April 9, 2002

12:11am, the next day - I took some jaw dropping shots today -- a PERFECT end to this trip. :) The morning started out with a run down to Lanai with Maui Dive Shop. We dove "Monolith" and "White Hill" (aka "No-name Paradise"), and saw, at 120', some Hawaiian Longfin Anthias, which are apparently a very rare endemic species of anthias. I was very narc'ed from nitrogen narcosis at that depth, and I rather enjoyed its overpowering ringing silence. :) In the late afternoon, we headed out again for dusk and night dives at Molokini crater. The dusk dive presented us with a fairly normal sized manta ray (6-8' wingspan) circling around a cleaning station, and because Dave and I jumped in so early, we got him to ourselves for fifteen minutes before the other 15 divers splashed into the pool. By the end of the dive, many small gray reef sharks and white-tip reef sharks had gathered, and were circling the mooring line and the boat. Some of the grays even came up to the surface to investigate floating objects, which apparently is unheard of. :) After a glorious sunset (the day itself was glorious, too. the sky was a perfect blue textured by a few puffy clouds, and it was so clear that we could see the snow on top of Mauna Kea -- on the Big Island -- from Lanai!), we descended into the darkness wielding cameras and bright dive lights. It was the best night dive I've ever been on. :) Eight oval squid hovered near the bottom of the mooring line, which kept me busy for the entire dive. However, when I did happen to look up, gray and white-tip reef sharks were almost literally everywhere. Jerry was bumped three times by a 5' white-tip, and Aldo even managed to record it on video. :)

The raw, unedited Canon D60 images are spectacular.

April 8, 2002

7:24pm - I woke up at 5:15am again this morning for diving at Molokini Crater. This time, Angela accompanied me to snorkel along with the divers. We dove the mid-reef and the back wall drift. The water wasn't as clear as it was a couple of days ago (the rain yesterday clouded everything up), but the dives were still a lot of fun. As we approached the crater, a small humpback calf was breaching with his mother, not too far from out boat. It was a fantastic sight because the calf was very small, and he was able to get almost entirely out of the water. :)

In the afternoon, we went to a large 28 acre Bed & Breakfast place called Hono Hu'aka, where Angela had to do some work. It's nestled just above Waipio Bay, and has a gorgeous panoramic view of the water. However, it's also in the middle of the jungle, and I proceeded to acquire one or two mosquito bites per minute until I locked myself up in an enclosed mosquito-free room for the remainder of the visit. I have a love/hate relationship with mosquitos. They love me, and I hate them. :)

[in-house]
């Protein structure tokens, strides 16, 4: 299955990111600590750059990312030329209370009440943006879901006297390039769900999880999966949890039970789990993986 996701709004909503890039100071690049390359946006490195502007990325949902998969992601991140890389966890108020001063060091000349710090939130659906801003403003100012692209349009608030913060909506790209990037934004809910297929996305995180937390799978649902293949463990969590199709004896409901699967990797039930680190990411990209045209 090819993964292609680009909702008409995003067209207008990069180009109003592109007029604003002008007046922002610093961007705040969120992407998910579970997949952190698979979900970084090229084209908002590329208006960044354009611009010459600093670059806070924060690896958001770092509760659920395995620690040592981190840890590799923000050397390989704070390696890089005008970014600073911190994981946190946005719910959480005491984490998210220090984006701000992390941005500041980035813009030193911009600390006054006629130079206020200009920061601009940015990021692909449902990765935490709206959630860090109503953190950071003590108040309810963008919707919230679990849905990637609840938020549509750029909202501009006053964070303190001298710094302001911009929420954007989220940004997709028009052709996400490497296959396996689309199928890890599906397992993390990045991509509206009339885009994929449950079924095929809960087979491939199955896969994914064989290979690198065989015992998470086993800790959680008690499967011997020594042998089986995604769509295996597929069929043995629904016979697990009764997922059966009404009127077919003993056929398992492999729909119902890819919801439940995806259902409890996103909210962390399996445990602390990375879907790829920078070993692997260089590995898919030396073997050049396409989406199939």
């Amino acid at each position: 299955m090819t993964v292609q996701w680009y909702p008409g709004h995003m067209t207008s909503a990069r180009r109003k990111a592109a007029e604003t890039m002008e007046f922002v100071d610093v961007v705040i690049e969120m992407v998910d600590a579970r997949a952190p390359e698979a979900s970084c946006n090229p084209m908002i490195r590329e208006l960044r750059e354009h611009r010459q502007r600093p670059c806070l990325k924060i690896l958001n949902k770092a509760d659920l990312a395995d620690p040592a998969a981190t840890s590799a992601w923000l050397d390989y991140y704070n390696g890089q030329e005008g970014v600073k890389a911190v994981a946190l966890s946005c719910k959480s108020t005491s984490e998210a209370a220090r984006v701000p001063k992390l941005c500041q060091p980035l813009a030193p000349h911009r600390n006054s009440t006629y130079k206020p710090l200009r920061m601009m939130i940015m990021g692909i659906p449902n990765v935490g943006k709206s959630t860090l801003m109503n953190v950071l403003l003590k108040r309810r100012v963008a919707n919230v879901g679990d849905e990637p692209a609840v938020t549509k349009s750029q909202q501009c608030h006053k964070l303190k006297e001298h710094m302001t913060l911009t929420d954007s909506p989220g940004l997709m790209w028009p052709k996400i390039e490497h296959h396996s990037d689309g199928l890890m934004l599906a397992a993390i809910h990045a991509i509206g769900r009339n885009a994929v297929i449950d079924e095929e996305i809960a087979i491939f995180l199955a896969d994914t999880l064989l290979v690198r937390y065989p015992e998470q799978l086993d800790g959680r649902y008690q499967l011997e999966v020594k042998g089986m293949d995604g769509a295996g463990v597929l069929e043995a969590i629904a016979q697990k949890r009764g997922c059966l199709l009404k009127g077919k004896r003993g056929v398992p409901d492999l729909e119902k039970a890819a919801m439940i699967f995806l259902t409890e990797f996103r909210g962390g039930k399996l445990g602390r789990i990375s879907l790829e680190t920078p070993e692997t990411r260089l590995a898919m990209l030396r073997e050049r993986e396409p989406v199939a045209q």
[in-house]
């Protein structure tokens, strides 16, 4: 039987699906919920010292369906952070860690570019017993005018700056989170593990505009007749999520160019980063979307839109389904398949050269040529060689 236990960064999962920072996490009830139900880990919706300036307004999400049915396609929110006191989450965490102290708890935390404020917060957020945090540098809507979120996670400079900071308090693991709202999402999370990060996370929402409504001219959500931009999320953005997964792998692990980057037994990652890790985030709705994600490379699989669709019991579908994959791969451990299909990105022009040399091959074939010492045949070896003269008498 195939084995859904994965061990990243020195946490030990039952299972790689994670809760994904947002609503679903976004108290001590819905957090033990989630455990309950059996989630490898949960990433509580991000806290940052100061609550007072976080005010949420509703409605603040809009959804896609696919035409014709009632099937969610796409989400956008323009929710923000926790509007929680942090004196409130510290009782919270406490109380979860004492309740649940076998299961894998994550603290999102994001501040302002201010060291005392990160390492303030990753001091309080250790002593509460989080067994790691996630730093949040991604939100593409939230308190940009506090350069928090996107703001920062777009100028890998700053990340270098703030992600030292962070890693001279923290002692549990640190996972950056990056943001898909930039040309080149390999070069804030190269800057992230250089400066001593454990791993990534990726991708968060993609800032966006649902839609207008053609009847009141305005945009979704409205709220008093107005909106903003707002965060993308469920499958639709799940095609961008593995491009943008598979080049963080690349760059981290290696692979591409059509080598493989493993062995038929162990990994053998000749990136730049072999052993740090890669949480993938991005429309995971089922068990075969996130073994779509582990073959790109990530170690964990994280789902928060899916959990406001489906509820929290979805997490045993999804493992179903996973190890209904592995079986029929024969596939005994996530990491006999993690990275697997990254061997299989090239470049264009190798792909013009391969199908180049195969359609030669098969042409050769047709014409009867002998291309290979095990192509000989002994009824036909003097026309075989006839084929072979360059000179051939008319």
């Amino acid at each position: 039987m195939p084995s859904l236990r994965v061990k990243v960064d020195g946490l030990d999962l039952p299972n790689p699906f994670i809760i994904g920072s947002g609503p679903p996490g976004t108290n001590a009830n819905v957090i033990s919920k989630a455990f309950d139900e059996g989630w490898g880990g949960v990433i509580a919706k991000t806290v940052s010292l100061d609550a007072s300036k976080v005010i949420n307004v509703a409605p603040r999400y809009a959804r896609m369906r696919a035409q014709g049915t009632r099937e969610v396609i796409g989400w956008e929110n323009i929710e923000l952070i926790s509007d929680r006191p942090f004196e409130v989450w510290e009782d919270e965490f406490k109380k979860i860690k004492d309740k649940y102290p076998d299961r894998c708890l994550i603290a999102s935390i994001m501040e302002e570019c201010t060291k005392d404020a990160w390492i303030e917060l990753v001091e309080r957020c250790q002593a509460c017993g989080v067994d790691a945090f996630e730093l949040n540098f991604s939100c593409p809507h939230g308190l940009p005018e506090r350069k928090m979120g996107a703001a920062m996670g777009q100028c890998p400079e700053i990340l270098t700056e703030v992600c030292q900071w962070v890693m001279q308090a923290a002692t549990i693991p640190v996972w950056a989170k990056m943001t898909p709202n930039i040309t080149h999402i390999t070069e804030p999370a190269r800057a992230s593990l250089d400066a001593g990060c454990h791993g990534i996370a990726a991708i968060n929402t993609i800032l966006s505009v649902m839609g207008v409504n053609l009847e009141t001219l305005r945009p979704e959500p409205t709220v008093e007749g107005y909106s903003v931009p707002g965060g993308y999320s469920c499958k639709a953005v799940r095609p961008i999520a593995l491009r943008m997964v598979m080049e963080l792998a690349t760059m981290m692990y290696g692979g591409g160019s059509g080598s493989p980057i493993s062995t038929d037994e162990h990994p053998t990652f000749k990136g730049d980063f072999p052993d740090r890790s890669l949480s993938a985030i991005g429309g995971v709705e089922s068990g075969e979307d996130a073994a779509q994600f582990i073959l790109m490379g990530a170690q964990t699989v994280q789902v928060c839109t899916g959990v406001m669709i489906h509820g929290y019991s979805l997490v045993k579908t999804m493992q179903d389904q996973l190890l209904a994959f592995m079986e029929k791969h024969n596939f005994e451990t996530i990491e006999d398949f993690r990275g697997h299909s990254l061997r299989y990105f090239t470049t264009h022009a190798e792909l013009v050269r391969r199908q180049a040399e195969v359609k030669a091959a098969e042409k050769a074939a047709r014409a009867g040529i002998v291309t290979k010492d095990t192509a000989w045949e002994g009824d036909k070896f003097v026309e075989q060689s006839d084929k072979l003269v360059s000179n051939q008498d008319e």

April 7, 2002

10:34am - "Darwinism doesn't apply on this island." (just uttered by someone in the house). It stormed all night, resulting in the cancellation of today's morning dives, and I was jolted awake a few times this morning by loud birds fighting outside, and a domestic dispute next door. The father hit his kids with a fishing rod before driving off, cursing at the mother (while the kids were begging him not to go), and the police showed up shortly after. I drove Kenny to the airport an hour ago, and there were three young kids riding bicycles in the road, circling around aimlessly while two cars waited to get by. I made a comment about Darwinism, and Kenny replid, "Darwinism only works if you have no conscience." :)

It was very, very nice to sleep in this morning. (more updates later)

7:04pm, the next day - So I lied about adding more content yesterday.

In the mid-afternoon I drove up the hill to Dave's place to hang out, and it was soon time for bed. I found out that he was one who took an amazing flying fish photo I had seen before! It was featured in a two-page spread in Skin Diver Magazine.

I'm learning slowly about the demographic make-up of Maui. There seem to be a lot of uh... non-indigenous folk here from the mainland, whom I always feel like calling "ex-pats." The ones who seem reasonable are the most familiar to me. However, in areas like Paia there are hordes of pseudo-hippies (Mauitian spiritual folk) who like to talk about having dreadlocks for "spiritual reasons," and who debate about the "density of thought," where "density" still means "the quantity per unit volume, unit area, or unit length." Perhaps, in this case, it should take on its other definition: "the quality or state of being dense."

I'm staying with a theoretical physicist, an AI guy, and a soon-to-be genetic counselor, so I'm getting a good dose of atypical Mauitian life, but simply looking across the street at the HUGE pickup truck with the license plate, "RNM OVR," gives me another look at what this particular suburb is really like.